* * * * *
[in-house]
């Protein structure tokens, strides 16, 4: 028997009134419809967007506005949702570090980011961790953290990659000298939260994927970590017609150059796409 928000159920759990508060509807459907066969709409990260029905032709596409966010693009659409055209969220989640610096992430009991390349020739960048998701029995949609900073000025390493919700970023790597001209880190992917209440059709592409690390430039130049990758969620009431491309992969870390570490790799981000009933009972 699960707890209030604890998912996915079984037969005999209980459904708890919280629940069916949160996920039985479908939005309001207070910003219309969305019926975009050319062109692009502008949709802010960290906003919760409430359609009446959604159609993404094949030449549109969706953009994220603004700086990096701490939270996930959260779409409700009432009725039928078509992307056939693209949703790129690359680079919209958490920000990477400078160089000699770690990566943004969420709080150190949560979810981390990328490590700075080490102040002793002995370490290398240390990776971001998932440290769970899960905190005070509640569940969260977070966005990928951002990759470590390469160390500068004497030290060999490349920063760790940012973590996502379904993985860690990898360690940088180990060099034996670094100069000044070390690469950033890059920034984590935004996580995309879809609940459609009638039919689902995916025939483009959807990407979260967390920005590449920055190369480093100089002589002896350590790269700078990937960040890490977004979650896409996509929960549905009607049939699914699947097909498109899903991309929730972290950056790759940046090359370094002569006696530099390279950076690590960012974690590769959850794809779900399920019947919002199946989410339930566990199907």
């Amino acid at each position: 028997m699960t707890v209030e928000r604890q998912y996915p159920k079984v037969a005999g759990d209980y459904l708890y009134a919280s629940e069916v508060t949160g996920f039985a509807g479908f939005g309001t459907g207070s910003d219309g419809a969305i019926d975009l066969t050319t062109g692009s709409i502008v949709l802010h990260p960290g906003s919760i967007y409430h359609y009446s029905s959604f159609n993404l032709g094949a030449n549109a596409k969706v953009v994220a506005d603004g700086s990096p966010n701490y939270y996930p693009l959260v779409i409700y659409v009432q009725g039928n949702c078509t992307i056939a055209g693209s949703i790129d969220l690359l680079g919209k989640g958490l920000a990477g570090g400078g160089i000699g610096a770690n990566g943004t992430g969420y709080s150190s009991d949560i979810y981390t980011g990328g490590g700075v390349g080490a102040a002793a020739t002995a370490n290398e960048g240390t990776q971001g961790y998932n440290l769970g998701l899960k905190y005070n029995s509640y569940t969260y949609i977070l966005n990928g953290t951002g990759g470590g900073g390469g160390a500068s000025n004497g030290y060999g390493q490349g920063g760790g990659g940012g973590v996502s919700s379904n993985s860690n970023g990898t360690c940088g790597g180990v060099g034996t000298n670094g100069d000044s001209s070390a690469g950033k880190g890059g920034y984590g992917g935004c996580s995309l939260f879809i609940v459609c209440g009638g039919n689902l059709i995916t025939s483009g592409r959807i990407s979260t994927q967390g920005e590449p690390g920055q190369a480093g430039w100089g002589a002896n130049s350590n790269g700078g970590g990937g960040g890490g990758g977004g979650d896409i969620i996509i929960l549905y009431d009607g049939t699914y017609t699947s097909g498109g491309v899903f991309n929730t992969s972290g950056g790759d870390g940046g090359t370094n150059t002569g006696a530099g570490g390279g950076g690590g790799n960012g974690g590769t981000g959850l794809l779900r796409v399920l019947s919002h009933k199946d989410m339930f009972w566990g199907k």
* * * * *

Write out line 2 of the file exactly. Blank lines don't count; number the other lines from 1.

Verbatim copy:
């Protein structure tokens, strides 16, 4: 028997009134419809967007506005949702570090980011961790953290990659000298939260994927970590017609150059796409 928000159920759990508060509807459907066969709409990260029905032709596409966010693009659409055209969220989640610096992430009991390349020739960048998701029995949609900073000025390493919700970023790597001209880190992917209440059709592409690390430039130049990758969620009431491309992969870390570490790799981000009933009972 699960707890209030604890998912996915079984037969005999209980459904708890919280629940069916949160996920039985479908939005309001207070910003219309969305019926975009050319062109692009502008949709802010960290906003919760409430359609009446959604159609993404094949030449549109969706953009994220603004700086990096701490939270996930959260779409409700009432009725039928078509992307056939693209949703790129690359680079919209958490920000990477400078160089000699770690990566943004969420709080150190949560979810981390990328490590700075080490102040002793002995370490290398240390990776971001998932440290769970899960905190005070509640569940969260977070966005990928951002990759470590390469160390500068004497030290060999490349920063760790940012973590996502379904993985860690990898360690940088180990060099034996670094100069000044070390690469950033890059920034984590935004996580995309879809609940459609009638039919689902995916025939483009959807990407979260967390920005590449920055190369480093100089002589002896350590790269700078990937960040890490977004979650896409996509929960549905009607049939699914699947097909498109899903991309929730972290950056790759940046090359370094002569006696530099390279950076690590960012974690590769959850794809779900399920019947919002199946989410339930566990199907």